This Selected Issues paper on the United States explains the behavior of inflation and unemployment during 1997–98. The paper highlights that a simple Philips curve equation relating inflation to the unemployment gap has overpredicted inflation since 1993. The mean forecast error for 1994–97 is greater than zero by an amount equivalent to two-thirds of the standard deviation of the forecast error. The paper also examines the developments in the U.S. stock prices. Alternative approaches to social security reform are also discussed.


This Selected Issues paper on the United States explains the behavior of inflation and unemployment during 1997–98. The paper highlights that a simple Philips curve equation relating inflation to the unemployment gap has overpredicted inflation since 1993. The mean forecast error for 1994–97 is greater than zero by an amount equivalent to two-thirds of the standard deviation of the forecast error. The paper also examines the developments in the U.S. stock prices. Alternative approaches to social security reform are also discussed.


1. The complexity and lack of transparency in the U.S. income tax system, along with the disincentives for saving that it creates, have prompted a public debate in recent years on various reform proposals.2 The Tax Reform Act of 1986 significantly improved the structure of the U.S. personal income tax system by reducing marginal tax rates on personal income and eliminating many tax deductions and income exclusions (“tax shelters”). However, these steps toward greater efficiency, simplicity, and transparency have been largely undone over the past decade, reflecting steps taken to consolidate the fiscal position, or the introduction of new tax incentives to promote specific economic or social objectives. This paper reviews economic considerations arising from three possible approaches to reform that are commonly proposed: simplification of the income tax system along the lines of the 1986 tax reform; a shift from income to consumption taxation via a value-added tax; and a flat income tax.

2. Compliance costs under the current income tax are estimated to be substantial owing in large part to the system’s complexity. Such costs include the value of personal time spent on tax matters and expenditures on tax planning and preparation services. Slemrod and Bakija (1996) estimate that the personal and corporate income tax systems impose a compliance cost of about $75 billion (1 percent of GDP or just under 10 cents per dollar raised). They estimate that the total compliance cost of the personal income tax was $50 billion in 1995, based on an estimate of $42 billion for the value of time spent complying with tax rules and $8 billion in direct expenditures, such as payments to tax preparers. For the corporate income tax, they calculate that the value of time spent in tax compliance amounted to $20 billion plus an additional $5 billion to account for the administrative costs of the Internal Revenue Service (IRS).

3. Complexity and nontransparency of the income tax system also give rise to, and may result from, rent-seeking activities.3 Because complexity and nontransparency tend to facilitate successful lobbying by interest groups, the current tax system imposes higher rent-seeking costs than would be associated with a simpler, more transparent system. Indeed, every time the tax code undergoes a revision that favors an interest group, a signal is sent out that the tax code is up for renegotiation which, in turn, can be expected to stimulate further rent-seeking behavior. A credible commitment to maintain a simple and transparent tax system would help to contain rent seeking by reducing its expected payoff.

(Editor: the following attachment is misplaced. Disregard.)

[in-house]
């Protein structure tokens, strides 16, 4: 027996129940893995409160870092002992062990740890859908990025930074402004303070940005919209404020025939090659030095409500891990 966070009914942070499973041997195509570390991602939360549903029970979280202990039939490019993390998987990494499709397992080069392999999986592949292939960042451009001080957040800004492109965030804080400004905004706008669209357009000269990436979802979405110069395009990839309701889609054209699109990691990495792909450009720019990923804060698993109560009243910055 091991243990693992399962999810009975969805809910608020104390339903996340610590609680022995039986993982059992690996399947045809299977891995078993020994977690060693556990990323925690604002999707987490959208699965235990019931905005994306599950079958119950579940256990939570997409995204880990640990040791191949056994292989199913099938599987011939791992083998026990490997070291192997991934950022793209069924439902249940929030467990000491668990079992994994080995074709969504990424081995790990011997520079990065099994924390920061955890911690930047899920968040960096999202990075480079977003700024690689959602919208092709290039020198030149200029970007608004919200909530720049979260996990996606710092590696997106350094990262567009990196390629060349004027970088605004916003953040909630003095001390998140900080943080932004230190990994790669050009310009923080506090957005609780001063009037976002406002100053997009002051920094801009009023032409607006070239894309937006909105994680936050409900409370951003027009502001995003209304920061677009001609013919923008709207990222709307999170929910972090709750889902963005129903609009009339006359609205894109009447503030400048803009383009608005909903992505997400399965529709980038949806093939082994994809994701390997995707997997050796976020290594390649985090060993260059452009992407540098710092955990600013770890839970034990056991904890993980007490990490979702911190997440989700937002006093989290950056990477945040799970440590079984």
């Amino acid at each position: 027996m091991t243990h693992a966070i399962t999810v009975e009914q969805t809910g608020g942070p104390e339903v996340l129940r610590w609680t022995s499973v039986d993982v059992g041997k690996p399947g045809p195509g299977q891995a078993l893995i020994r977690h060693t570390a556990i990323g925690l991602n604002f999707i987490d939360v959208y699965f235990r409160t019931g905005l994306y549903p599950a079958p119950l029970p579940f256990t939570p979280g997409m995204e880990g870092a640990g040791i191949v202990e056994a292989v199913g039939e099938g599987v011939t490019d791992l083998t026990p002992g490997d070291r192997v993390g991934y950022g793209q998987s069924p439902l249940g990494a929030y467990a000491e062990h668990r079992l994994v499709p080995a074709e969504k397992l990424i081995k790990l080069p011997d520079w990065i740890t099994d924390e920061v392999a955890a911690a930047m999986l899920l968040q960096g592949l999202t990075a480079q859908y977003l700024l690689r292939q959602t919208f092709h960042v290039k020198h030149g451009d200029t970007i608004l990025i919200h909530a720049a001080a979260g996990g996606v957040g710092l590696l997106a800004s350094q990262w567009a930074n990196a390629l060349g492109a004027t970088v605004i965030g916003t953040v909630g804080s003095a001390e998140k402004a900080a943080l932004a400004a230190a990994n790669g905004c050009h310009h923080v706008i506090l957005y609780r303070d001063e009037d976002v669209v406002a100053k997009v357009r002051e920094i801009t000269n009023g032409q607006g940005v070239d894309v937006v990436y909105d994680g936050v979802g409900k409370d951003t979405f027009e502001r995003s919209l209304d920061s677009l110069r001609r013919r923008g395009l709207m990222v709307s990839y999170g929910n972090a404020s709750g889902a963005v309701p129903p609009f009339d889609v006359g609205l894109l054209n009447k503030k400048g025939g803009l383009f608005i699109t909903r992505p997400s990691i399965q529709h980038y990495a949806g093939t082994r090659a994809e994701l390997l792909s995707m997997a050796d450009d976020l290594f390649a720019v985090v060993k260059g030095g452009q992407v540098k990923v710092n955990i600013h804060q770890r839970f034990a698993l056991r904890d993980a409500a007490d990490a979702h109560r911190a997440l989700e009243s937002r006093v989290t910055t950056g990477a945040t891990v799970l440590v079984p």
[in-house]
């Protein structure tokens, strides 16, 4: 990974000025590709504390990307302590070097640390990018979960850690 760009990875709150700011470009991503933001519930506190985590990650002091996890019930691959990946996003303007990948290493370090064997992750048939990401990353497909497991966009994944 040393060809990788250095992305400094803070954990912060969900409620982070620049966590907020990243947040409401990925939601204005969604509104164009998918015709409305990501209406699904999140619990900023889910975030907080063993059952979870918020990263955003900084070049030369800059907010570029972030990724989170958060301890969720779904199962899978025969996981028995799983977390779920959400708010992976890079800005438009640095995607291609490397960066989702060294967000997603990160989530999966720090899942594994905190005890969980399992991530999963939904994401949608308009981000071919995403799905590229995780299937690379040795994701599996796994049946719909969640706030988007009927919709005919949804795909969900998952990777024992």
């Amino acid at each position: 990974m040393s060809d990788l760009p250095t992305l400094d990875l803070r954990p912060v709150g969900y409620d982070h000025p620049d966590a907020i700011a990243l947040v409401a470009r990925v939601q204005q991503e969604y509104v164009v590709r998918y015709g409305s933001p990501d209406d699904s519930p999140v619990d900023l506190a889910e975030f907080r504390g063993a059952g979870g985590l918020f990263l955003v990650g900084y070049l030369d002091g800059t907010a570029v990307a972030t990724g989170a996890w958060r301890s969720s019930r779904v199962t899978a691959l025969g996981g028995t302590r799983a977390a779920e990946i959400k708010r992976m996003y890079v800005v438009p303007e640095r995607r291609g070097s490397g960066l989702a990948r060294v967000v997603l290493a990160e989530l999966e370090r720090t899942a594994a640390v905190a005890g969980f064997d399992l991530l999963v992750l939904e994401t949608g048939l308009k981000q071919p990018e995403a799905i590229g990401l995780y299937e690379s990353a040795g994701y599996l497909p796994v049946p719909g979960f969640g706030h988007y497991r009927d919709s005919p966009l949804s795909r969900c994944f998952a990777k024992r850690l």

4. In addition to the issues that arise from the complexity of the tax system, the income tax creates a saving disincentive by subjecting investment income to the personal income tax, which effectively increases the relative price of future consumption by reducing the return to saving. The tax also does not adjust the measurement of capital income for inflation, which has the effect of raising effective marginal tax rates applied to real capital income. Moreover, corporate income taxation can exacerbate the disincentive to save by reducing the return to investment. In attempting to measure the costs imposed by these factors, however, it is important to note that the effect of changes in the net-of-tax return to saving on total saving is theoretically ambiguous because of income and substitution effects that work in opposite directions. While many economists believe that the tax system imposes a serious cost by discouraging saving, empirical studies generally have been unable to establish a strong link between saving behavior and changes in after-tax rates of return.4

A. Simplification of the Current Income Tax System

5. Modifying the present income tax system without changing its basic structure could substantially reduce compliance costs and reduce the disincentives to save. Such revisions, along the lines of the 1986 reform, would focus on reducing marginal tax rates and broadening the tax base through the elimination of deductions and credits.5 The cost of eliminating deductions and credits, however, may be a rise in inequity between rich and poor (vertical equity) and across individuals with similar incomes (horizontal equity). One reason for the existence of many deductions and credits is that they might, in principle, make the tax system fairer by adapting it to the particular needs and circumstances of individuals. Such equity considerations might be better addressed through government spending programs rather than indirectly through the tax system.